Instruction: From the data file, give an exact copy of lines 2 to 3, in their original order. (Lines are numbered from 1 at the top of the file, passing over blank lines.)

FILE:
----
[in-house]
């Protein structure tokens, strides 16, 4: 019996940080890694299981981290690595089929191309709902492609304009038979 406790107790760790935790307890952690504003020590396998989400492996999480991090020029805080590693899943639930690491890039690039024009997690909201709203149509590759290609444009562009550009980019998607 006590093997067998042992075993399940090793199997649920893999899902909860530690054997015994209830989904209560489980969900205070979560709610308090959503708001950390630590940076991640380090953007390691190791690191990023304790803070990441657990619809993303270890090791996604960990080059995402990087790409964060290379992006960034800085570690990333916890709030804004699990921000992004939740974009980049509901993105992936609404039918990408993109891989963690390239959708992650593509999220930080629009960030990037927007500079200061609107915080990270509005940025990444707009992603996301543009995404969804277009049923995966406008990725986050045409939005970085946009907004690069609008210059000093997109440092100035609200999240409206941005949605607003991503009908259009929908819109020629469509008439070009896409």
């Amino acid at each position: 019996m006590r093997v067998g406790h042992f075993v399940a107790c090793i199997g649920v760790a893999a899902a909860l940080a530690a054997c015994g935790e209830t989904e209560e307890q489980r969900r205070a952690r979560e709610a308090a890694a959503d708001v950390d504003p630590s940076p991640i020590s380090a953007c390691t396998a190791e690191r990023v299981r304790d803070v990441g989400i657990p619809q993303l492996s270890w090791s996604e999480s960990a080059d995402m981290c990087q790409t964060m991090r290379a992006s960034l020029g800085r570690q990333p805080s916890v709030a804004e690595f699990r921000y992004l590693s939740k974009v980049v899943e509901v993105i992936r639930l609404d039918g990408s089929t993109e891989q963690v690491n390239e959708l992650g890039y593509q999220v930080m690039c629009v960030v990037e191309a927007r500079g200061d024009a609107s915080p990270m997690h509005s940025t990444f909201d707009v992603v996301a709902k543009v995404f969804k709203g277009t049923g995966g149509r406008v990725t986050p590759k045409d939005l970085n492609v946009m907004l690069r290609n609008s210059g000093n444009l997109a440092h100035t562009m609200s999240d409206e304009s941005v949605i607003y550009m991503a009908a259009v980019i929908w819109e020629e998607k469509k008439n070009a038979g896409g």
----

């Protein structure tokens, strides 16, 4: 019996940080890694299981981290690595089929191309709902492609304009038979 406790107790760790935790307890952690504003020590396998989400492996999480991090020029805080590693899943639930690491890039690039024009997690909201709203149509590759290609444009562009550009980019998607 006590093997067998042992075993399940090793199997649920893999899902909860530690054997015994209830989904209560489980969900205070979560709610308090959503708001950390630590940076991640380090953007390691190791690191990023304790803070990441657990619809993303270890090791996604960990080059995402990087790409964060290379992006960034800085570690990333916890709030804004699990921000992004939740974009980049509901993105992936609404039918990408993109891989963690390239959708992650593509999220930080629009960030990037927007500079200061609107915080990270509005940025990444707009992603996301543009995404969804277009049923995966406008990725986050045409939005970085946009907004690069609008210059000093997109440092100035609200999240409206941005949605607003991503009908259009929908819109020629469509008439070009896409």
């Amino acid at each position: 019996m006590r093997v067998g406790h042992f075993v399940a107790c090793i199997g649920v760790a893999a899902a909860l940080a530690a054997c015994g935790e209830t989904e209560e307890q489980r969900r205070a952690r979560e709610a308090a890694a959503d708001v950390d504003p630590s940076p991640i020590s380090a953007c390691t396998a190791e690191r990023v299981r304790d803070v990441g989400i657990p619809q993303l492996s270890w090791s996604e999480s960990a080059d995402m981290c990087q790409t964060m991090r290379a992006s960034l020029g800085r570690q990333p805080s916890v709030a804004e690595f699990r921000y992004l590693s939740k974009v980049v899943e509901v993105i992936r639930l609404d039918g990408s089929t993109e891989q963690v690491n390239e959708l992650g890039y593509q999220v930080m690039c629009v960030v990037e191309a927007r500079g200061d024009a609107s915080p990270m997690h509005s940025t990444f909201d707009v992603v996301a709902k543009v995404f969804k709203g277009t049923g995966g149509r406008v990725t986050p590759k045409d939005l970085n492609v946009m907004l690069r290609n609008s210059g000093n444009l997109a440092h100035t562009m609200s999240d409206e304009s941005v949605i607003y550009m991503a009908a259009v980019i929908w819109e020629e998607k469509k008439n070009a038979g896409g």